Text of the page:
|A. silvestrii worker from Gabon|
Lepidopone Bernard, 1953
- Asphinctopone differens Bolton & Fisher, 2008
- Asphinctopone pilosa Hawkes, 2010
- Asphinctopone silvestrii Santschi, 1914
Habitat and distribution
The three recognized species are known from the wet forest zones of West and Central Africa and from the Kilindi Forest Reserve in Tanzania. Asphinctopone are very rarely encountered; whether this is due to actual rarity of members of the genus, or to a secretive and perhaps deeply subterranean lifestyle, is unknown. Specimens are seldom found and most samples recovered consist of only one or two workers. As a measure of its rarity, a survey of leaf litter in Ghana recorded 43,824 individual ants, of which only 5 (about 0.01%) were Asphinctopone. Despite this rarity, the genus is widespread in wet forest zones in leaf litter, topsoil, pieces of rotten wood and rotting vegetation on the forest floor. One worker has been found foraging in a fallen, abandoned termitary. Beyond this nothing is known of its biology. Its specialized morphology implies that it may be prey-specific, but its victims remain unknown.
The genus was first described by Santschi (1914) with a single species, A. silvestrii. Two more species were subsequently described: A. lucidus (Weber 1949) and A. lamottei (Bernard 1953), the latter originally ascribed by Bernard to a new genus, Lepidopone, but subsequently placed in Asphinctopone by Brown (1953). In a recent revision of the genus, Bolton & Fisher (2008) synonymised all three previously described species and described one additional species, bringing the total number of described species to two. Of these A. differens (Bolton & Fisher 2008) is known only from the holotype (collected in the Central African Republic), while A. silvestrii (now including A. lucidus and A. lamottei) has been recorded multiple times in West and Central Africa (Bolton & Fisher 2008). A third species, A. pilosa, was described by Hawkes (2010) from a single specimen the Kilindi Forest Reserve (Kilindi District, Tanzania).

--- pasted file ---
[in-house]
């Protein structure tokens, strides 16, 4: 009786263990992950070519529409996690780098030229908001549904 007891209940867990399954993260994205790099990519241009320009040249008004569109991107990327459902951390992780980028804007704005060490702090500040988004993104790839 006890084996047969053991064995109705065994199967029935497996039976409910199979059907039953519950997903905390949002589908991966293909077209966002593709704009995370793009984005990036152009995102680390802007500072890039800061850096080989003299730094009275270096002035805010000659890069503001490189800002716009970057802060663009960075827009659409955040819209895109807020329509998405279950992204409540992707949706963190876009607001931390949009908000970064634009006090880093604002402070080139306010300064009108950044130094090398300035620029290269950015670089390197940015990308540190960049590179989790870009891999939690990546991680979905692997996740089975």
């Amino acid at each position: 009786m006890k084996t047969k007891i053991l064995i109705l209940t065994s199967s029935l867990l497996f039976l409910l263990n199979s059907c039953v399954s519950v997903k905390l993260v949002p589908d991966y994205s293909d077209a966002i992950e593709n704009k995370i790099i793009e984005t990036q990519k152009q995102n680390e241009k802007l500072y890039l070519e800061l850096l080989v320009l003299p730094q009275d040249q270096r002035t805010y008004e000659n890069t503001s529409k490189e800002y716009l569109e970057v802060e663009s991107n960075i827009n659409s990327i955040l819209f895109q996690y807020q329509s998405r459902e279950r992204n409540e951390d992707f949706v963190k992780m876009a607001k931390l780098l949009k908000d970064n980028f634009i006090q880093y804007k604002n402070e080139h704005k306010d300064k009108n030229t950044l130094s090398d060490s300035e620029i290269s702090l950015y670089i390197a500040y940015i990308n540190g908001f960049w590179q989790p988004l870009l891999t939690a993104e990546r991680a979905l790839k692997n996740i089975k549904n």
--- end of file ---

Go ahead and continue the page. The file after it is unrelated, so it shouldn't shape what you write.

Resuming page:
- Belshaw, R.; Bolton, B. (1994), "A survey of the leaf litter ant fauna in Ghana, West Africa.", Journal of Hymenoptera Research, 3: 5–16
- Bernard, F. (1953) La reserve naturelle integrale du Mt Nimba. XI. Hyménoptères Formicidae. Mémoires de l'Institut Français d'Afrique Noire, 19, 165–270.
- Bolton, B.; Fisher, B.L. (2008), "The Afrotropical ponerine ant genus Asphinctopone Santschi (Hymenoptera: Formicidae)." (PDF), Zootaxa, 1827: 53–61
- Brown, W.L.,Jr. (1953) Characters and synonymies among the genera of ants. Part II. Breviora, 18, 1–8.
- Hawkes, Peter G. (2010), "A new species of Asphinctopone (Hymenoptera: Formicidae: Ponerinae) from Tanzania." (PDF), Zootaxa, 2480: 27–36
- Santschi, F. (1914) Formicides de l’Afrique occidentale et australe du voyage de Mr. le Professeur F. Silvestri. Bollettino del Laboratorio di Zoologia Generale e Agraria della R. Scuola Superiore d'Agricultura, 8, 309–385.
- Weber, N.A. (1949) New Ponerine Ants from Equatorial Africa. American Museum Novitates, 1398, 1–9.
- This article incorporates text from a scholarly publication published under a copyright license that allows anyone to reuse, revise, remix and redistribute the materials in any form for any purpose: Bolton, B.; Fisher, B.L. (2008), "The Afrotropical ponerine ant genus Asphinctopone Santschi (Hymenoptera: Formicidae)." (PDF), Zootaxa, 1827: 53–61 Please check the source for the exact licensing terms.
- This article incorporates text from a scholarly publication published under a copyright license that allows anyone to reuse, revise, remix and redistribute the materials in any form for any purpose: Hawkes, Peter G. (2010), "A new species of Asphinctopone (Hymenoptera: Formicidae: Ponerinae) from Tanzania." (PDF), Zootaxa, 2480: 27–36 Please check the source for the exact licensing terms.
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